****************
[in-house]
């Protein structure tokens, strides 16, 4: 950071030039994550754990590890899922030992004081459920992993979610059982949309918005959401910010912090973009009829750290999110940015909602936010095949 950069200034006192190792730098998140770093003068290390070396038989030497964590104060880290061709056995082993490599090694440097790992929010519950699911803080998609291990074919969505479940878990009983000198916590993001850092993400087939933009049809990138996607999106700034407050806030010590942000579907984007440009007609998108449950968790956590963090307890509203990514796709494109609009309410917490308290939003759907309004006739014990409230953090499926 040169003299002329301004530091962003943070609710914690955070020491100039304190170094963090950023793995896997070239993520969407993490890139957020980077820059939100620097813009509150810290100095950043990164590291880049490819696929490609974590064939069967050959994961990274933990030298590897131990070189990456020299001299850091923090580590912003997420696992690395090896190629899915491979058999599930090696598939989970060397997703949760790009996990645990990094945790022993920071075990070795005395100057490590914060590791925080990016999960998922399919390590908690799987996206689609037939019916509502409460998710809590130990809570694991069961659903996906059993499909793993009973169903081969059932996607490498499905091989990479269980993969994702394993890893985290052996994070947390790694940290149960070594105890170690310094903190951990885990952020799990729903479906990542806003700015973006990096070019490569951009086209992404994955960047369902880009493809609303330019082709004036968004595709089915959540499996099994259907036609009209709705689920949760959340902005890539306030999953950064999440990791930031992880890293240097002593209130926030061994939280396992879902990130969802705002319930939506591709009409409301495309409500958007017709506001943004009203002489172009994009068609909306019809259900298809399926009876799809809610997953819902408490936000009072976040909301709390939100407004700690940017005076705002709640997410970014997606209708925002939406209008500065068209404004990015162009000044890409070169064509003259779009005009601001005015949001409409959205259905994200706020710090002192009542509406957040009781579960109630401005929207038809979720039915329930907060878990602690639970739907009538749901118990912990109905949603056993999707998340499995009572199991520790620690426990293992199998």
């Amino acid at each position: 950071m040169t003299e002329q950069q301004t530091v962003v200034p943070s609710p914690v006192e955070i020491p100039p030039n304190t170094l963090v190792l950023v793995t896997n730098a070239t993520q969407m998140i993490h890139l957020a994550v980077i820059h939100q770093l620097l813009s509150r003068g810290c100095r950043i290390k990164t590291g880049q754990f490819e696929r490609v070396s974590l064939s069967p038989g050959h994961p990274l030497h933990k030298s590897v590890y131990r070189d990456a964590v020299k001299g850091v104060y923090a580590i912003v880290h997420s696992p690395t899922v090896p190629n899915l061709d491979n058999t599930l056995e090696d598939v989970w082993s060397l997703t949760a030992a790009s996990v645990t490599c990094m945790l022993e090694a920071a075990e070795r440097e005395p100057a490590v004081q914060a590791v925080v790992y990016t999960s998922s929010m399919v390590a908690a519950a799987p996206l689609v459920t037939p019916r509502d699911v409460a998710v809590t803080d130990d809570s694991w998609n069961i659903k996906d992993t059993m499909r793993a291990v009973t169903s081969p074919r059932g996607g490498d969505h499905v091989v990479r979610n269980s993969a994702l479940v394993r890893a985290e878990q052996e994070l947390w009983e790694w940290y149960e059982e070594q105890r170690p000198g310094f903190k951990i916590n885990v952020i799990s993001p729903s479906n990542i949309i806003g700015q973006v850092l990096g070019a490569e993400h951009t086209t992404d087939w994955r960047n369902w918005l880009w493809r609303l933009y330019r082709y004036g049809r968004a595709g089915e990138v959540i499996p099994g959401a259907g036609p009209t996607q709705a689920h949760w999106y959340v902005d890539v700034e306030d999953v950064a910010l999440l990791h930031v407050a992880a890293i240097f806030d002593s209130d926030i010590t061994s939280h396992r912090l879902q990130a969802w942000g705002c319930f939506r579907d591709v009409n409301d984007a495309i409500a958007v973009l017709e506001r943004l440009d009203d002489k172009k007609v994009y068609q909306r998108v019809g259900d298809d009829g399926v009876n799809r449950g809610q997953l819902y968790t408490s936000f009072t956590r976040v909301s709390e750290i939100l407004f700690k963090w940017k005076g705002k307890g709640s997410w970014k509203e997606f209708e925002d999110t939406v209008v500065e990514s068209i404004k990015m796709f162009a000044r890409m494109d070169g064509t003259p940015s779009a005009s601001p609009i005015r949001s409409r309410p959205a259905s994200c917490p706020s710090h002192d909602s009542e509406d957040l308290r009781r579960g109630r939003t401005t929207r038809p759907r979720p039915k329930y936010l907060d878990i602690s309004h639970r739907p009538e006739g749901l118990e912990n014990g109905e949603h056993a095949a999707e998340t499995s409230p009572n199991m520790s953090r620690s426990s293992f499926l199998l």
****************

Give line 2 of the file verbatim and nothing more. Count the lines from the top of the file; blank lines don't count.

């Protein structure tokens, strides 16, 4: 950071030039994550754990590890899922030992004081459920992993979610059982949309918005959401910010912090973009009829750290999110940015909602936010095949 950069200034006192190792730098998140770093003068290390070396038989030497964590104060880290061709056995082993490599090694440097790992929010519950699911803080998609291990074919969505479940878990009983000198916590993001850092993400087939933009049809990138996607999106700034407050806030010590942000579907984007440009007609998108449950968790956590963090307890509203990514796709494109609009309410917490308290939003759907309004006739014990409230953090499926 040169003299002329301004530091962003943070609710914690955070020491100039304190170094963090950023793995896997070239993520969407993490890139957020980077820059939100620097813009509150810290100095950043990164590291880049490819696929490609974590064939069967050959994961990274933990030298590897131990070189990456020299001299850091923090580590912003997420696992690395090896190629899915491979058999599930090696598939989970060397997703949760790009996990645990990094945790022993920071075990070795005395100057490590914060590791925080990016999960998922399919390590908690799987996206689609037939019916509502409460998710809590130990809570694991069961659903996906059993499909793993009973169903081969059932996607490498499905091989990479269980993969994702394993890893985290052996994070947390790694940290149960070594105890170690310094903190951990885990952020799990729903479906990542806003700015973006990096070019490569951009086209992404994955960047369902880009493809609303330019082709004036968004595709089915959540499996099994259907036609009209709705689920949760959340902005890539306030999953950064999440990791930031992880890293240097002593209130926030061994939280396992879902990130969802705002319930939506591709009409409301495309409500958007017709506001943004009203002489172009994009068609909306019809259900298809399926009876799809809610997953819902408490936000009072976040909301709390939100407004700690940017005076705002709640997410970014997606209708925002939406209008500065068209404004990015162009000044890409070169064509003259779009005009601001005015949001409409959205259905994200706020710090002192009542509406957040009781579960109630401005929207038809979720039915329930907060878990602690639970739907009538749901118990912990109905949603056993999707998340499995009572199991520790620690426990293992199998």